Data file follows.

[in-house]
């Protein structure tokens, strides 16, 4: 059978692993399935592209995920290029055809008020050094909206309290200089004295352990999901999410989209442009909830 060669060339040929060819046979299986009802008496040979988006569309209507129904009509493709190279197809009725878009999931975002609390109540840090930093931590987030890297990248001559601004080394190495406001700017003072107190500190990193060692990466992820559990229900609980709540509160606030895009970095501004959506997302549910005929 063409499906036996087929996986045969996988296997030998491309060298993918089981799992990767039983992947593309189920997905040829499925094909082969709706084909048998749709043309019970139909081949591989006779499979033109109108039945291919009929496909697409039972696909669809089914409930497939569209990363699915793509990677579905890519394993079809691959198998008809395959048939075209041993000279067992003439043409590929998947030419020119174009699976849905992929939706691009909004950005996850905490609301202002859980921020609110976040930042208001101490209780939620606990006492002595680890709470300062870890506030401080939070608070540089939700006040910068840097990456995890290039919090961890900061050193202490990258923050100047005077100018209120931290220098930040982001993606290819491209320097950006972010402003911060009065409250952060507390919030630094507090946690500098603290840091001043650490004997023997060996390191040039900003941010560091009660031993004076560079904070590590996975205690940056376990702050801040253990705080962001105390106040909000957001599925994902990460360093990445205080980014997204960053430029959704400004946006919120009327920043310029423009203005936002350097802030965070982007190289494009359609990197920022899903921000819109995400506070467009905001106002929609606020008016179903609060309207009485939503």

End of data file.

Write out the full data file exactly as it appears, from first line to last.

[in-house]
């Protein structure tokens, strides 16, 4: 059978692993399935592209995920290029055809008020050094909206309290200089004295352990999901999410989209442009909830 060669060339040929060819046979299986009802008496040979988006569309209507129904009509493709190279197809009725878009999931975002609390109540840090930093931590987030890297990248001559601004080394190495406001700017003072107190500190990193060692990466992820559990229900609980709540509160606030895009970095501004959506997302549910005929 063409499906036996087929996986045969996988296997030998491309060298993918089981799992990767039983992947593309189920997905040829499925094909082969709706084909048998749709043309019970139909081949591989006779499979033109109108039945291919009929496909697409039972696909669809089914409930497939569209990363699915793509990677579905890519394993079809691959198998008809395959048939075209041993000279067992003439043409590929998947030419020119174009699976849905992929939706691009909004950005996850905490609301202002859980921020609110976040930042208001101490209780939620606990006492002595680890709470300062870890506030401080939070608070540089939700006040910068840097990456995890290039919090961890900061050193202490990258923050100047005077100018209120931290220098930040982001993606290819491209320097950006972010402003911060009065409250952060507390919030630094507090946690500098603290840091001043650490004997023997060996390191040039900003941010560091009660031993004076560079904070590590996975205690940056376990702050801040253990705080962001105390106040909000957001599925994902990460360093990445205080980014997204960053430029959704400004946006919120009327920043310029423009203005936002350097802030965070982007190289494009359609990197920022899903921000819109995400506070467009905001106002929609606020008016179903609060309207009485939503």